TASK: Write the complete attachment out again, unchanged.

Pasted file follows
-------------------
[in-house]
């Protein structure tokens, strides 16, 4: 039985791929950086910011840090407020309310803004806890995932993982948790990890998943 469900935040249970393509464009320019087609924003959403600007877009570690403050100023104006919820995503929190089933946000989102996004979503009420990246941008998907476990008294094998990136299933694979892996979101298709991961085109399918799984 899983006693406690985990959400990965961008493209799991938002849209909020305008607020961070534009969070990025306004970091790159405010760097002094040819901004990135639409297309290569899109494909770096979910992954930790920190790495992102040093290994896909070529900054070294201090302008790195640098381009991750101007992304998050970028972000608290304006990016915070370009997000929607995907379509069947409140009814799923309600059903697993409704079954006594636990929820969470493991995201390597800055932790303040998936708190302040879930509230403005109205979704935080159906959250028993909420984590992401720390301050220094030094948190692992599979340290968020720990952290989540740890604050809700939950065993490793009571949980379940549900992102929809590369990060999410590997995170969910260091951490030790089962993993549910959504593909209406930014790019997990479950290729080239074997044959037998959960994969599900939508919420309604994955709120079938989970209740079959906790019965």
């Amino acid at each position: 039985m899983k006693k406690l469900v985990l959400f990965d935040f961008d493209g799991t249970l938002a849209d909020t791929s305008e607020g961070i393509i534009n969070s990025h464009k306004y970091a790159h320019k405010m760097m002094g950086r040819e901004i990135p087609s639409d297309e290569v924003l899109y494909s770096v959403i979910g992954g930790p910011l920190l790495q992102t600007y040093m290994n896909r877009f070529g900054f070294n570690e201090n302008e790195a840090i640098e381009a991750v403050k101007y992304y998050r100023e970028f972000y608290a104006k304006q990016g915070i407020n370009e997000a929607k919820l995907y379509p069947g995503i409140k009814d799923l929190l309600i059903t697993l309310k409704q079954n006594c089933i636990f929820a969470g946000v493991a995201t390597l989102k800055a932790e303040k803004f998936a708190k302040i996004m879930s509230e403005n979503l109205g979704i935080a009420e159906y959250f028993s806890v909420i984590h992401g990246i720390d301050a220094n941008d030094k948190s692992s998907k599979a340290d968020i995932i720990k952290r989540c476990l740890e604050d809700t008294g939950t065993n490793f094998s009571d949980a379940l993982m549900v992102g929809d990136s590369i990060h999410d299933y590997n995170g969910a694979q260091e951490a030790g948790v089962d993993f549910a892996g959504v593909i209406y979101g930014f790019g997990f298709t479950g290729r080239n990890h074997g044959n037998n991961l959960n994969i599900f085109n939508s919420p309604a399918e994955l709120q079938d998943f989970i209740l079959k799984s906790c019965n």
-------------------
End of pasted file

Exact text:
[in-house]
């Protein structure tokens, strides 16, 4: 039985791929950086910011840090407020309310803004806890995932993982948790990890998943 469900935040249970393509464009320019087609924003959403600007877009570690403050100023104006919820995503929190089933946000989102996004979503009420990246941008998907476990008294094998990136299933694979892996979101298709991961085109399918799984 899983006693406690985990959400990965961008493209799991938002849209909020305008607020961070534009969070990025306004970091790159405010760097002094040819901004990135639409297309290569899109494909770096979910992954930790920190790495992102040093290994896909070529900054070294201090302008790195640098381009991750101007992304998050970028972000608290304006990016915070370009997000929607995907379509069947409140009814799923309600059903697993409704079954006594636990929820969470493991995201390597800055932790303040998936708190302040879930509230403005109205979704935080159906959250028993909420984590992401720390301050220094030094948190692992599979340290968020720990952290989540740890604050809700939950065993490793009571949980379940549900992102929809590369990060999410590997995170969910260091951490030790089962993993549910959504593909209406930014790019997990479950290729080239074997044959037998959960994969599900939508919420309604994955709120079938989970209740079959906790019965």
């Amino acid at each position: 039985m899983k006693k406690l469900v985990l959400f990965d935040f961008d493209g799991t249970l938002a849209d909020t791929s305008e607020g961070i393509i534009n969070s990025h464009k306004y970091a790159h320019k405010m760097m002094g950086r040819e901004i990135p087609s639409d297309e290569v924003l899109y494909s770096v959403i979910g992954g930790p910011l920190l790495q992102t600007y040093m290994n896909r877009f070529g900054f070294n570690e201090n302008e790195a840090i640098e381009a991750v403050k101007y992304y998050r100023e970028f972000y608290a104006k304006q990016g915070i407020n370009e997000a929607k919820l995907y379509p069947g995503i409140k009814d799923l929190l309600i059903t697993l309310k409704q079954n006594c089933i636990f929820a969470g946000v493991a995201t390597l989102k800055a932790e303040k803004f998936a708190k302040i996004m879930s509230e403005n979503l109205g979704i935080a009420e159906y959250f028993s806890v909420i984590h992401g990246i720390d301050a220094n941008d030094k948190s692992s998907k599979a340290d968020i995932i720990k952290r989540c476990l740890e604050d809700t008294g939950t065993n490793f094998s009571d949980a379940l993982m549900v992102g929809d990136s590369i990060h999410d299933y590997n995170g969910a694979q260091e951490a030790g948790v089962d993993f549910a892996g959504v593909i209406y979101g930014f790019g997990f298709t479950g290729r080239n990890h074997g044959n037998n991961l959960n994969i599900f085109n939508s919420p309604a399918e994955l709120q079938d998943f989970i209740l079959k799984s906790c019965n």